In the Western imagination, Spain often evokes the colorful culture of al-Andalus, the Iberian region once ruled by Muslims. Tourist brochures inviting visitors to sunny and romantic Andalusia, home of the ingenious gardens and intricate arabesques of Granada's Alhambra Palace, are not the first texts to trade on Spain's relationship to its Moorish past. Despite the fall of Granada to the Catholic Monarchs in 1492 and the subsequent repression of Islam in Spain, Moorish civilization continued to influence both the reality and the perception of the Christian nation that emerged in place of al-Andalus.
In Exotic Nation, Barbara Fuchs explores the paradoxes in the cultural construction of Spain in relation to its Moorish heritage through an analysis of Spanish literature, costume, language, architecture, and chivalric practices. Between 1492 and the expulsion of the Moriscos (Muslims forcibly converted to Christianity) in 1609, Spain attempted to come to terms with its own Moorishness by simultaneously repressing Muslim subjects and appropriating their rich cultural heritage. Fuchs examines the explicit romanticization of the Moors in Spanish literature—often referred to as "literary maurophilia"—and the complex, often silent presence of Moorish forms in Spanish material culture. The extensive hybridization of Iberian culture suggests that the sympathetic depiction of Moors in the literature of the period does not trade in exoticism but instead reminded Spaniards of the place of Moors and their descendants within Spain. Meanwhile, observers from outside Spain recognized its cultural debt to al-Andalus, often deliberately casting Spain as the exotic racial other of Europe.
1. The Quotidian and the Exotic 2. In Memory of Moors: History, Maurophilia, and the Built Vernacular 3. The Moorish Fashion 4. Playing the Moor 5. The Spanish Race Postscript Moorish Commonplaces
Notes Bibliography Index
Barbara Fuchs is Professor of Spanish and English at the University of California, Los Angeles, and the author of Romance and Passing for Spain: Cervantes and the Fictions of Identity.
"Fuchs has drawn from a wide array of sources to produce a rich, well-researched, and absorbing book that crosses disciplinary boundaries. Exotic Nation is a first-rate contribution to the field of early modern studies."—Sixteenth Century Journal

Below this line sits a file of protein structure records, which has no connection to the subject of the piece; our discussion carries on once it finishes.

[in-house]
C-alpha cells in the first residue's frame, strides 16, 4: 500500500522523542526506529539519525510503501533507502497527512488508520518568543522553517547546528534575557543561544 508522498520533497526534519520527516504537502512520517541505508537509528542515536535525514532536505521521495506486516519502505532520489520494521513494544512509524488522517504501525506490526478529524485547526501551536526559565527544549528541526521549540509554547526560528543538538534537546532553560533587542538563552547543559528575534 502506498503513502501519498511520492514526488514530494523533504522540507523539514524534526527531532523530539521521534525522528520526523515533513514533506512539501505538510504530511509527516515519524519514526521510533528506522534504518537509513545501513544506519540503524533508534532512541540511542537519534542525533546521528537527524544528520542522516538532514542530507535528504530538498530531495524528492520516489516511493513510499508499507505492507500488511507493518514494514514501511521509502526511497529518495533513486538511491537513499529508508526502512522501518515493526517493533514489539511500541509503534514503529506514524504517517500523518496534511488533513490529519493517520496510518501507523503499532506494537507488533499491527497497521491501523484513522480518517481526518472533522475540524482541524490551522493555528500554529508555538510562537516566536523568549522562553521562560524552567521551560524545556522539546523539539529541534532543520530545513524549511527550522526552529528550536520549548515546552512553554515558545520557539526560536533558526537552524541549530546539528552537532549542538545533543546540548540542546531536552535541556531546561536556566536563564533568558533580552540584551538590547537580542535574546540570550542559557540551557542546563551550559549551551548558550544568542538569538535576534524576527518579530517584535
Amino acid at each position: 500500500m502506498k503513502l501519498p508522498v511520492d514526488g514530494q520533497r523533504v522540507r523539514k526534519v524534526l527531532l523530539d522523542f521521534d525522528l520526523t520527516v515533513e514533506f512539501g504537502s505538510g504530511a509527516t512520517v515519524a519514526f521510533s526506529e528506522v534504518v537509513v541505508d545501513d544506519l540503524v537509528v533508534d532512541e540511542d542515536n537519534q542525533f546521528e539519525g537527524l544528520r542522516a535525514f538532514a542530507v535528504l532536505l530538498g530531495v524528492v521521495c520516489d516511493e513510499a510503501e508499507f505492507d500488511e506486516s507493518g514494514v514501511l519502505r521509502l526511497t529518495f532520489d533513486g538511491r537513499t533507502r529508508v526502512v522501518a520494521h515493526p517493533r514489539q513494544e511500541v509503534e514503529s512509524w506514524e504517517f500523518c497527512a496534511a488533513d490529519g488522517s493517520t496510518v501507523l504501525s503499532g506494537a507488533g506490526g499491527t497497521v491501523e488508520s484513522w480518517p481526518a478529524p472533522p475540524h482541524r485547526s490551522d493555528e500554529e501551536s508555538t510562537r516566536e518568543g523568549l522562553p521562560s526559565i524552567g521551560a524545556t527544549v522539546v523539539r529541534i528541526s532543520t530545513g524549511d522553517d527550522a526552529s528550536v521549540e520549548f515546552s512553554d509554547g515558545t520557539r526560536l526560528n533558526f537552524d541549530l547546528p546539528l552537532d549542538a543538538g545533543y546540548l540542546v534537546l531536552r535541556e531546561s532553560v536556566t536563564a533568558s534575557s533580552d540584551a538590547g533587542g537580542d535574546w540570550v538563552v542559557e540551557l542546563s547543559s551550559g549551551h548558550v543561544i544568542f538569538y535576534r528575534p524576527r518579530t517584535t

"Barbara Fuchs gives us a lively and illuminating look into the many ways in which Moorishness remained a vivid presence in early modern Spanish culture. Theoretically sophisticated, but rooted in the careful examination of the texts of quotidian life, Exotic Nation takes the reader beyond Orientalism into a profound rethinking of the relationship of early modern Spain to other European nations and of the role of Jewish, African, and Moorish elements in Spain's own self-construction. Essential reading for anyone interested in the ways in which excluded others can become central to a nation's most profound understandings and representations of itself in the everyday domains of architecture, popular literature, dress, and festivity, Exotic Nation is a beautifully written and lucidly argued book on a topic of great importance."—Jean E. Howard, Columbia University
"Fuchs admirably achieves her ambitious dual goal: to elucidate the paradoxical uses of Moorishness in the early modern construction of Spanish national identity, both internally, by Spaniards themselves, and externally, by other Europeans. Her thesis that Spain's Moorishness is both quotidian and exotic is quite dazzling. Exotic Nation will have a major impact on studies of early modern Spain."—Barbara Weissberger, author of Isabel Rules: Constructing Queenship, Wielding Power